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I am thinking of a mechanism where I need to authenticate the client and control the access. I am thinking of using SSL for this purpose. I want to know whether using SSL solves my purpose.

My problem is that my so called server have only limited memory and processing power but somehow can deploy an SSL. My client is a mobile device.

What I need to do is establish an SSL connection with the embedded device. For this my mobile device to be authenticated first with the embedded device.

My questions are:

  1. Whether certificate based authentication can do that ?
  2. What all things should be there in the embedded device first?
  3. How does this thing happen actually?
  4. Is there any mechanism other that this for an embedded device?
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3 Answers

A certificate typically implies that you have taken a public key and gotten a certificate authority to sign it to validate identity. You don't need this second step; you just need a list of the public keys you are willing to accept from trusted users. E.g., in ssh you have a list of trusted public keys that you put in your ~/.ssh/authorized_keys allowing people with the associated private keys to ssh into the machine.

Obviously, you may need a signed SSL certificate for your server, so users can verify your identity.

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Whether certificate based authentication can do that ?

A certificate can be used to identify an individual. However A certificate does not impose any access control restriction by itself. The normal way this works is you create a user in the system and instead of creating a password (or additionally used with a password) a certificate is bound to the user account. The application or website or whatever the client is connecting to then needs to be configured to prompt the user to supply a certificate and possibly a username.

What all things should be there in the embedded device first?

You would need to have a minimum of: a certificate issued to each client device or user an application/browser capable of supplying a certificate as a user credential

You would also most likely need: The certificate chain of the device/user certificate installed The certificate chain of the server you are connecting the device to installed

How does this thing happen actually?

Certificate based authentication is reasonably common however both the client and the server applications must be programmed to support it. If both client/server support it, it may not be the default way it is configured.

Certificate authentication could be either paired with the device or bound to user. If you are pairing with a device you would need to establish application functionality for new devices to be added as an authorised device for a specific user (this is used in newer smart phone apps). If the client is using a browser then a user certificate is likely the best option. Newer desktop browsers automatically support prompting the user for a certificate however this may not be the case on your mobile device.

Is there any mechanism other that this for an embedded device?

Please clarify. In terms of authentication there are many options, username and password being the most common with likely the most support for mobile devices. If the mobile device is a smart phone and supports JavaScript, options such as OpenId and OpenAuth are available.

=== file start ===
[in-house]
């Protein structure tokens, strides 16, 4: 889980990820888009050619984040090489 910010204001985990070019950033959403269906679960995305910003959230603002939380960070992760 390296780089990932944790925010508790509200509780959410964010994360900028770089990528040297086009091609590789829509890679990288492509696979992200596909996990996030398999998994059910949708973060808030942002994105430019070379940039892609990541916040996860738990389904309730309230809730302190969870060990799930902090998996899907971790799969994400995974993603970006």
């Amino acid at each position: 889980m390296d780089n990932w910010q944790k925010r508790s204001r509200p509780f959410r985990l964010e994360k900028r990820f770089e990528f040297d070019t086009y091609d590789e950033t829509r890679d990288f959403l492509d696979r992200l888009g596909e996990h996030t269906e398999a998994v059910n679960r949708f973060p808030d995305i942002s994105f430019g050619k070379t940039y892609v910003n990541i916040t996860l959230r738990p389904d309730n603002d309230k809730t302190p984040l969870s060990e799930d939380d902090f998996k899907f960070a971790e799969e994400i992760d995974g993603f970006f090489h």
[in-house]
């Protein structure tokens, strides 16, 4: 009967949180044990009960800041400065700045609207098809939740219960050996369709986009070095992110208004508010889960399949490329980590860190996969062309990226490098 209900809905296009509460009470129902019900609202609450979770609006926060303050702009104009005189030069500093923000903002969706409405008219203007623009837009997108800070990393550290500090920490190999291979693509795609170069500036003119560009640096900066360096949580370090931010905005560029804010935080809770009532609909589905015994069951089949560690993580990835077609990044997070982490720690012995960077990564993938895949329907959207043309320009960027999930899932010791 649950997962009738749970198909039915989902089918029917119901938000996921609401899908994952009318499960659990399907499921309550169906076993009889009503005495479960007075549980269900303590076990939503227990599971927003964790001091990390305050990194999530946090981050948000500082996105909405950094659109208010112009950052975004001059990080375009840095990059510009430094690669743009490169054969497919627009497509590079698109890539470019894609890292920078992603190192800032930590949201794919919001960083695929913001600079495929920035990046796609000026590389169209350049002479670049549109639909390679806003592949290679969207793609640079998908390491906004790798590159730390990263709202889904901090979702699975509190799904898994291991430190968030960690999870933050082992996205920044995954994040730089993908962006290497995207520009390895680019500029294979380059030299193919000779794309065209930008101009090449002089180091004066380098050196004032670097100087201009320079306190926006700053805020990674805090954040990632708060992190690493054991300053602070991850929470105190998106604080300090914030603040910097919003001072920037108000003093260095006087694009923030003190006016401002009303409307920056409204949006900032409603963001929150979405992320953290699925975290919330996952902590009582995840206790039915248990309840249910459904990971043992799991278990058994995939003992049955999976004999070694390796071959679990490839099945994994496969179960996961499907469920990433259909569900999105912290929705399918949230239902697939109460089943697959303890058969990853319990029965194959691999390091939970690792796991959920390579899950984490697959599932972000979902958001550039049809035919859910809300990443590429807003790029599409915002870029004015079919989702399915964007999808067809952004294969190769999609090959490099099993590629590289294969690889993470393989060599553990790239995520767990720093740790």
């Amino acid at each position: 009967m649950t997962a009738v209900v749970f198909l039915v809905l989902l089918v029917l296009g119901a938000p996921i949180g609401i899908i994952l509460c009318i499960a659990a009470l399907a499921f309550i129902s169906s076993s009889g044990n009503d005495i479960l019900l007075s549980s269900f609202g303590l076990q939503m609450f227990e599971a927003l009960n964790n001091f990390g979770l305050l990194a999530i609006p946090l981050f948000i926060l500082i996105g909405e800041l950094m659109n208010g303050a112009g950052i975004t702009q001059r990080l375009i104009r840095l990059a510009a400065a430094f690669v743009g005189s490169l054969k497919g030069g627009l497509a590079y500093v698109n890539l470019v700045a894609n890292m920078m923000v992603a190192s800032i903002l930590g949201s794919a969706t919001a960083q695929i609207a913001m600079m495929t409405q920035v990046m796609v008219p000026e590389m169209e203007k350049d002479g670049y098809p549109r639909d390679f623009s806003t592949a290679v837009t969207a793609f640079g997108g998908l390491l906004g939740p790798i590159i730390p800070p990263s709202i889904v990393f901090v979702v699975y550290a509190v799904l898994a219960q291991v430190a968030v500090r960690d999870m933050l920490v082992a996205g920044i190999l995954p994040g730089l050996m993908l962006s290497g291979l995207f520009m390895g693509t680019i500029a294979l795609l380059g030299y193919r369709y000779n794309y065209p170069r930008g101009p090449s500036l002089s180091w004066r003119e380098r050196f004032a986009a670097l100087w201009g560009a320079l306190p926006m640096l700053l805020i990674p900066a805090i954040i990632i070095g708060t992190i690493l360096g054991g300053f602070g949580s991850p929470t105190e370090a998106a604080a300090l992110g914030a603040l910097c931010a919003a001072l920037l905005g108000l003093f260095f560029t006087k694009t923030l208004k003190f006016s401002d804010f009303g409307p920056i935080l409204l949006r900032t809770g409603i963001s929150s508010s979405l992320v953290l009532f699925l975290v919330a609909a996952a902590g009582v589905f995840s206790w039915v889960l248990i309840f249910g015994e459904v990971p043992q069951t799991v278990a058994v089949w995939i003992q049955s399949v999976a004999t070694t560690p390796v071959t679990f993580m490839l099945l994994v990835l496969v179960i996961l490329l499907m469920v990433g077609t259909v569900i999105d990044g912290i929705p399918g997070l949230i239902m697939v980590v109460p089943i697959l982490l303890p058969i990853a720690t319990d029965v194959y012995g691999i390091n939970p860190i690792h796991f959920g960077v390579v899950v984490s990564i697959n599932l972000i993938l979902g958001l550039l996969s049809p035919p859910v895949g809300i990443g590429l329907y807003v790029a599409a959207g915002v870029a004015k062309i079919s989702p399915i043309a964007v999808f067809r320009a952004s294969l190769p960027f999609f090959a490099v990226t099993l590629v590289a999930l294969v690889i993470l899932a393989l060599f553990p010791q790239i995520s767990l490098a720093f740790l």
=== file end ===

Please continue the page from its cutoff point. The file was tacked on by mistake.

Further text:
Note

Since you mentioned you server has low CPU and memory, SSL encryption may add load to your server.

Hope that helps.

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A certificate is a package which contains an identity (a name) and a public key; and it is signed. Verifying the signature gives you some guarantee that the package is genuine, i.e. the public key is really the key owned by the entity designated by the name in the certificate. Verification is done relatively to the public key of whoever signed ("issued") the certificate, and that's a Certification Authority (CA). You may know the CA public key through another certificate, issued by an upper CA, and so on. You have to start somewhere, though, with a public key for a "top-level CA" (known as "root CA") which you know absolutely (it is embedded in the software).

That being said, SSL/TLS uses certificates for authentication, and can be mutually authenticated: both the client and the server can own a private key, and they show each other their certificates. See this answer for details.

In your case, you would have to push a private key and its certificate in the embedded device (or, better yet, have the embedded device generate its own key pair, so that the private key never leaves it); and every mobile device should also have its own private key and a certificate, where the certificate should contain the name of the mobile device (or the name of the mobile device owner). Thus, after the SSL handshake, the connection is secure, the mobile device is sure that it talks to the right embedded device, and the embedded device reliably knows which client is connected (through the name in the certificate).

Caution: authentication and authorization are not the same thing. That the embedded device knows who is currently on the other end of the line does not mean that this person shall be granted access. Generally speaking, certificates are not good for authorization, because they do not allow for fast, immediate revocation of access rights.

To produce certificates you need a PKI, i.e. some software which can organize the process of receiving "Certificate Requests" and turning that into certificates. Doing that properly requires some care, with procedures to follow. Some software can guide you; I usually recommend EJBCA, which is free and opensource.

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